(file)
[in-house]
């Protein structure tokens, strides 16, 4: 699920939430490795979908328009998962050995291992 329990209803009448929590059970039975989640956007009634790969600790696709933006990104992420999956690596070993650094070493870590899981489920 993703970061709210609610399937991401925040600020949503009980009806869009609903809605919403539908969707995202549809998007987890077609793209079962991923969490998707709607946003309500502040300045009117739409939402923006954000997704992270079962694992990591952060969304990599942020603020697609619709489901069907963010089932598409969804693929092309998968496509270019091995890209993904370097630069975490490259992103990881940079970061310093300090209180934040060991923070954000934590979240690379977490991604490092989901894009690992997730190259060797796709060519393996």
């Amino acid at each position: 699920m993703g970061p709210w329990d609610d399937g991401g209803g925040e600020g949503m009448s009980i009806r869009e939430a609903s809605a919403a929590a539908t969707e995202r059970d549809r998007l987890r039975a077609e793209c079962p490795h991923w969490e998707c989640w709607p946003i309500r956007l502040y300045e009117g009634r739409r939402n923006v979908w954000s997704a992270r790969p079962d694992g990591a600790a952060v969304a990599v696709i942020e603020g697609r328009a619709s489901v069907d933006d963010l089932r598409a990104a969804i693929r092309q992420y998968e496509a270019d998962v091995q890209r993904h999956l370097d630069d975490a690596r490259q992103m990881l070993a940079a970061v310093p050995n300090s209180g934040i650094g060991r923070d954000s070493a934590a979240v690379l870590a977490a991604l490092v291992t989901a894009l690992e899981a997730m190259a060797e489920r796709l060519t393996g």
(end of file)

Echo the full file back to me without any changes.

[in-house]
């Protein structure tokens, strides 16, 4: 699920939430490795979908328009998962050995291992 329990209803009448929590059970039975989640956007009634790969600790696709933006990104992420999956690596070993650094070493870590899981489920 993703970061709210609610399937991401925040600020949503009980009806869009609903809605919403539908969707995202549809998007987890077609793209079962991923969490998707709607946003309500502040300045009117739409939402923006954000997704992270079962694992990591952060969304990599942020603020697609619709489901069907963010089932598409969804693929092309998968496509270019091995890209993904370097630069975490490259992103990881940079970061310093300090209180934040060991923070954000934590979240690379977490991604490092989901894009690992997730190259060797796709060519393996």
């Amino acid at each position: 699920m993703g970061p709210w329990d609610d399937g991401g209803g925040e600020g949503m009448s009980i009806r869009e939430a609903s809605a919403a929590a539908t969707e995202r059970d549809r998007l987890r039975a077609e793209c079962p490795h991923w969490e998707c989640w709607p946003i309500r956007l502040y300045e009117g009634r739409r939402n923006v979908w954000s997704a992270r790969p079962d694992g990591a600790a952060v969304a990599v696709i942020e603020g697609r328009a619709s489901v069907d933006d963010l089932r598409a990104a969804i693929r092309q992420y998968e496509a270019d998962v091995q890209r993904h999956l370097d630069d975490a690596r490259q992103m990881l070993a940079a970061v310093p050995n300090s209180g934040i650094g060991r923070d954000s070493a934590a979240v690379l870590a977490a991604l490092v291992t989901a894009l690992e899981a997730m190259a060797e489920r796709l060519t393996g």